Review — Segment Anything Model (SAM)

Promptable, Foundation Model for Segmentation

Sik-Ho Tsang
8 min readJun 22, 2023
Segment Anything (Video from https://segment-anything.com/: Meta AI even gets a domain name for it!)

Segment Anything,
Segment Anything Model (SAM), by Meta AI Research, FAIR
2023 arXiv v1, Over 200 Citations (Sik-Ho Tsang @ Medium)

Semantic Segmentation / Scene Parsing / Instance Segmentation / Panoptic Segmentation
2021 [PVT, PVTv1] [SETR] [Trans10K-v2, Trans2Seg] [Copy-Paste] [HRNetV2, HRNetV2p] [Lite-HRNet] 2022 [PVTv2] [YOLACT++]
==== My Other Paper Readings Are Also Over Here ====

SAM: Conceptual Blocks
  • Segment Anything Model (SAM) is introduced by Meta AI recently, which is very hot now. It already gots over 200 citations by today.
  • SA-1B is constructed, which is the largest segmentation dataset to date (by far), with over 1 billion masks on 11M licensed and privacy respecting images.
  • SAM is designed and trained to be promptable, so it can transfer zero-shot to new image distributions and tasks.
  • If interested, please visit their website: https://segment-anything.com/

Outline

  1. Segment Anything Task
  2. Segment Anything Model (SAM)
  3. Segment Anything Data Engine
  4. Segment Anything Dataset: SA-1B
  5. Zero-Shot Transfer Results

1. Segment Anything Task

  • In NLP, large lanaguage model (LLM) is pretrained, which can then be zero-shot transferred to new NLP task.
  • In computer vision, e.g.: CLIP and ALIGN, engineered text prompts enable zero-shot generalization to novel visual concepts.

In this paper, authors seek to develop a promptable model and pre-train it on a broad dataset so that the model can segment unseen/any objects.

2. Segment Anything Model (SAM)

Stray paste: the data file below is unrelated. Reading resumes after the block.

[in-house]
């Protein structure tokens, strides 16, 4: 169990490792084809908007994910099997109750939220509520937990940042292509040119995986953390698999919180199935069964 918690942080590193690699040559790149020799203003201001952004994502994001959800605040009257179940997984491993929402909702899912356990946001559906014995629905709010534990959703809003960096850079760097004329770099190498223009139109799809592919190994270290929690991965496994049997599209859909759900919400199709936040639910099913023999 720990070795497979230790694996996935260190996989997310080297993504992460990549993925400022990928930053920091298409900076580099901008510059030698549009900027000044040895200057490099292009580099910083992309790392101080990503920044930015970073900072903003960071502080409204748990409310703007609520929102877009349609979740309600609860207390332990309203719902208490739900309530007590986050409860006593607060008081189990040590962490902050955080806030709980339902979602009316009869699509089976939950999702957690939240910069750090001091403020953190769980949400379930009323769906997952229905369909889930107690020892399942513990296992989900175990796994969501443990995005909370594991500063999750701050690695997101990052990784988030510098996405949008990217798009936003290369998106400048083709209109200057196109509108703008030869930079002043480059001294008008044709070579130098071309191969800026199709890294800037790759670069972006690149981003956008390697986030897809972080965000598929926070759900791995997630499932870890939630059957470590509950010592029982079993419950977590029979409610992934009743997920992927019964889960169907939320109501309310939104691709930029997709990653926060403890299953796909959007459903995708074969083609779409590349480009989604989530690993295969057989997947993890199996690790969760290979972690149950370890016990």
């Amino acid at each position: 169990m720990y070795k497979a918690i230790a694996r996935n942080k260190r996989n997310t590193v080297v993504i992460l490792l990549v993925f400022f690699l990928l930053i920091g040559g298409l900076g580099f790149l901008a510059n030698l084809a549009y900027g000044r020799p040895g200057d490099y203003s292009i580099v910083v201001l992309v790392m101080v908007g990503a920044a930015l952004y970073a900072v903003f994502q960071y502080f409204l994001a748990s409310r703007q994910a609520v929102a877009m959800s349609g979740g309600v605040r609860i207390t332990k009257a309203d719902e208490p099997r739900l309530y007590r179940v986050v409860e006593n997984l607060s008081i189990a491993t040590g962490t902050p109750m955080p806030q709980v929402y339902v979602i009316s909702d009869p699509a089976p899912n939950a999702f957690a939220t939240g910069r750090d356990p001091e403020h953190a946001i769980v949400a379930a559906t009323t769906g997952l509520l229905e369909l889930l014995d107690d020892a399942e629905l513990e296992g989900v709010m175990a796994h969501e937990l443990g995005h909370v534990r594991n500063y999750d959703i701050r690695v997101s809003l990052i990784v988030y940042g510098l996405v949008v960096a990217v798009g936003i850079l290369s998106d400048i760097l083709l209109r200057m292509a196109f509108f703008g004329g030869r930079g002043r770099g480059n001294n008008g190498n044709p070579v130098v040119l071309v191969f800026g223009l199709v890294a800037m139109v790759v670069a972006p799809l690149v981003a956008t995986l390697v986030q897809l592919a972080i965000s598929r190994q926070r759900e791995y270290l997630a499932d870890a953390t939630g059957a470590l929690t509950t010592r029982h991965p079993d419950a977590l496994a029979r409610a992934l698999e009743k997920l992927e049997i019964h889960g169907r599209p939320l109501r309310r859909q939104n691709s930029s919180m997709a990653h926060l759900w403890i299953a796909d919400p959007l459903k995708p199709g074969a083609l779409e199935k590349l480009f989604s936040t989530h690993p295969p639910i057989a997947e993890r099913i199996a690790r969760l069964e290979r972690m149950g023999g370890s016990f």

Segment Anything Model (SAM)
  • SAM has three components, as illustrated in Fig. 4: an image encoder, a flexible prompt encoder, and a fast mask decoder.

2.1. Image Encoder

MAE pre-trained Vision Transformer (ViT) is used to obtain the image embedding.

2.2. Prompt Encoder

  • Two sets of prompts are considered: sparse (points, boxes, text) and dense (masks).

Points and boxes are represented by positional encodings summed with learned embeddings for each prompt type. Free-form text is used with an off-the-shelf text encoder from CLIP.

Dense prompts (i.e., masks) are embedded using convolutions and summed element-wise with the image embedding.

2.3. Mask Decoder

Mask Decoder
  • The mask decoder efficiently maps the image embedding, prompt embeddings, and an output token to a mask.

This design, inspired by DETR and [20], employs a modification of a Transformer decoder block (Left) followed by a dynamic mask prediction head (Right).

  • Transformer Decoder Block (Left): The modified decoder block uses prompt self-attention and cross-attention in two directions (prompt-to-image embedding and vice-versa) to update all embeddings.
  • Dynamic Mask Prediction Head (Right): After running two blocks, the image embedding is upsampled and an MLP is used to map the output token to a dynamic linear classifier, which then computes the mask foreground probability at each image location.

2.4. Resolving Ambiguity

Given an ambiguous single prompt (Green dot), the model to predict multiple output masks as shown above.